About Us | Contact Us    



VUPEN Research

  VUPEN Research Team Blog

VUPEN Vulnerability Research Team (VRT) Blog

Criminals Are Getting Smarter: Analysis of the Adobe Acrobat / Reader 0-Day Exploit
Published on 2010-09-09 16:32:21 UTC by Nicolas Joly, Security Researcher @ VUPEN

Twitter LinkedIn Delicious Digg Slashdot

Hi everyone,

We would like to share some interesting details based on our in-depth analysis of the recent Adobe Acrobat/Reader 0-Day exploit (CVE-2010-2883).

Here at VUPEN, we analyze a lot of vulnerabilities and 0days and we create quite sophisticated exploits targeting various applications and operating systems. During the last few months, we have created a large number of Adobe Reader exploits and many of them defeated DEP.

So why is this particular 0day exploit so interesting? Because it bypasses DEP and ASLR by using impressive tricks and unusual methods that we have not seen often in the wild.

As some of you may know, the malicious PDF takes advantage of an unsecure "strcat()" call in "CoolType.dll", which results in a common stack overflow. The vulnerable function is reached when a PDF document embeds a font with a specific table.
.text:0803DCF9 push ebp
.text:0803DCFA sub esp, 104h
.text:0803DD00 lea ebp, [esp-4]
.text:0803DD04 mov eax, dword_8230FB8
.text:0803DD09 xor eax, ebp
.text:0803DD0B mov [ebp+108h+var_4], eax
.text:0803DD11 push 4Ch
.text:0803DD13 mov eax, offset loc_8184A54
.text:0803DD18 call __EH_prolog3_catch                       // set up an SE handler
.text:0803DD1D mov eax, [ebp+108h+arg_C]
.text:0803DD23 mov edi, [ebp+108h+arg_0]
.text:0803DD29 mov ebx, [ebp+108h+arg_4]
.text:0803DD2F mov [ebp+108h+var_130], edi
.text:0803DD32 mov [ebp+108h+var_138], eax


When a font with a SING table is found, the following instructions are reached:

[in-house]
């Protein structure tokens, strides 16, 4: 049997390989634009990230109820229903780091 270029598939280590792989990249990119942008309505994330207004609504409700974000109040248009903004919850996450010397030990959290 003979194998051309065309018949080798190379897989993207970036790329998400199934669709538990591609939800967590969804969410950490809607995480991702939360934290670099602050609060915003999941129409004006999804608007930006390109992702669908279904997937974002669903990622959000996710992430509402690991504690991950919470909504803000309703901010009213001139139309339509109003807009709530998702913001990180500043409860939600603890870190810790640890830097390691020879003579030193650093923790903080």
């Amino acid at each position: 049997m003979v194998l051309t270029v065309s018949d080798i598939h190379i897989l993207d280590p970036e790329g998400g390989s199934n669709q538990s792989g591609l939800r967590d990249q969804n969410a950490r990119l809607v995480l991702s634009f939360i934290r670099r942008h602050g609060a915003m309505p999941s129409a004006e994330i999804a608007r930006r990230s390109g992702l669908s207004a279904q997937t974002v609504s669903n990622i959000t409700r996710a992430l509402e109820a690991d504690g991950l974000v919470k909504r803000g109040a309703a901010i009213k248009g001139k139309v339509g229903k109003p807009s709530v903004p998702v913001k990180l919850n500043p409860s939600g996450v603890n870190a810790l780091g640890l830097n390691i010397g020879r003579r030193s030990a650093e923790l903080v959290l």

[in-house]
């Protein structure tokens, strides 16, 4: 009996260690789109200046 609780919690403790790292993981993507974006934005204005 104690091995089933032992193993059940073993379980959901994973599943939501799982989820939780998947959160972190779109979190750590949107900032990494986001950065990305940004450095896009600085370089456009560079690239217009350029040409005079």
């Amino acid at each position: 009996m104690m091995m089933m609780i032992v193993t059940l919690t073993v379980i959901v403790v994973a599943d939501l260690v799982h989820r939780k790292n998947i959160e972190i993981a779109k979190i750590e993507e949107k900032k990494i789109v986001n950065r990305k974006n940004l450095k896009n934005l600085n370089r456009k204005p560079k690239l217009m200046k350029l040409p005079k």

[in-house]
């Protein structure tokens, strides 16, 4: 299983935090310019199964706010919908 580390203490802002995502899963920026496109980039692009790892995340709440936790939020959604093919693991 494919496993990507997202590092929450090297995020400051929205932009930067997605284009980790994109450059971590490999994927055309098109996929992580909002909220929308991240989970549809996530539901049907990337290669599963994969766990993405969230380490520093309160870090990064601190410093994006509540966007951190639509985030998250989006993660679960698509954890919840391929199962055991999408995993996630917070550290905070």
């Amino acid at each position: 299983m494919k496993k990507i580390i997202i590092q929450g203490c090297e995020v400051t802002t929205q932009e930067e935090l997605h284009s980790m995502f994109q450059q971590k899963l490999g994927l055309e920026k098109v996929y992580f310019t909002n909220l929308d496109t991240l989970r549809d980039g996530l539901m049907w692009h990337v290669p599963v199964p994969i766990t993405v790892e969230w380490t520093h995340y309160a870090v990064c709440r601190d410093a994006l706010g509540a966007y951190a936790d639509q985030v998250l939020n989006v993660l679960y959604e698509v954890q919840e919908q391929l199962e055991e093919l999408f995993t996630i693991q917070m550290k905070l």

.text:0803DD74 push offset aSing ; "SING"
.text:0803DD79 push edi ; int
.text:0803DD7A lea ecx, [ebp+108h+var_12C]
.text:0803DD7D call sub_8021B06
.text:0803DD9F loc_803DD9F:
.text:0803DD9F add eax, 10h
.text:0803DDA2 push eax                                          // long string following the SING table
.text:0803DDA3 lea eax, [ebp+108h+Dest]
.text:0803DDA6 push eax                                          // ~256 bytes stack buffer
.text:0803DDA7 mov [ebp+108h+Dest], 0
.text:0803DDAB call strcat                                        // insecure!


To exploit such bugs, an exploit writer usually overwrites a return address or an SE handler, but at first sight it does not seem feasible here. A stack cookie prevents the return address from being exploited and an SE handler is set when the function is entered, which gives the following stack:

|      SE     |
|     DEST  | <-- vulnerable buffer
|       ...   
|      EBP  


As we can see, if you try to overwrite the return address you get killed by the cookie. And if you try to trigger an exception while writing data off the stack, you get caught by the SE handler and then by the cookie. These solutions are clearly not interesting here.

As a solution, you can try to overwrite an argument or a variable defined in the caller. That's precisely what was done by the attacker. When trying to overwrite the stack, a first crash occurs in BIB.dll. This is because the next called function is using an overwritten argument:

.text:0803DDB0 pop ecx
.text:0803DDB1 pop ecx
.text:0803DDB2 lea eax, [ebp+108h+Dest]
.text:0803DDB5 push eax
.text:0803DDB6 mov ecx, ebx               // ebx actually points to arg_4, which is overwritten
.text:0803DDB8 call sub_8001243


And then:

.text:070013F7 lea eax, [ecx+1Ch]         // ecx = [arg_4]
.text:070013FA mov [ebp+var_8], eax
.text:070013FD mov eax, [ebp+var_8]
.text:07001400 lock dec dword ptr [eax] // first crash here


If an incorrect address is specified, an exception is first triggered at 0x07001400, and then caught by the SE handler which eventually crashes Adobe Acrobat/Reader. Wrong turn.

So a valid pointer here must be set. This basically allows the attacker to decrement an arbitrary dword in memory, which can be useful indeed (e.g. CVE-2008-4812), but even with this, it is still difficult to forge an exploit to bypass DEP and ASLR.

The salvation (for the attacker) came from sub_8016BDE, which takes two pointers to stack arguments:

.text:0803DEA9 loc_803DEA9:
.text:0803DEA9 lea eax, [ebp+108h+var_124]
.text:0803DEAC push eax
.text:0803DEAD push ebx
.text:0803DEAE push edi                     // ebx and edi point to arg_4 and arg_0
.text:0803DEAF call sub_8016BDE


This function actually calls sub_801BB1C with arg_0 which returns 0 or a pointer. If 0 is returned, the jump at 0x080172CE is taken and the function is exited. However if a pointer is returned, sub_801BB21 (which also uses arg_0 as a parameter) is called.

.text:08016C2B push edi
.text:08016C2C mov [ebp+664h+var_668], ebx
.text:08016C2F mov [ebp+664h+var_694], ebx
.text:08016C32 mov [ebp+664h+var_678], ebx
.text:08016C35 call sub_801BB1C       // return 0 or a pointer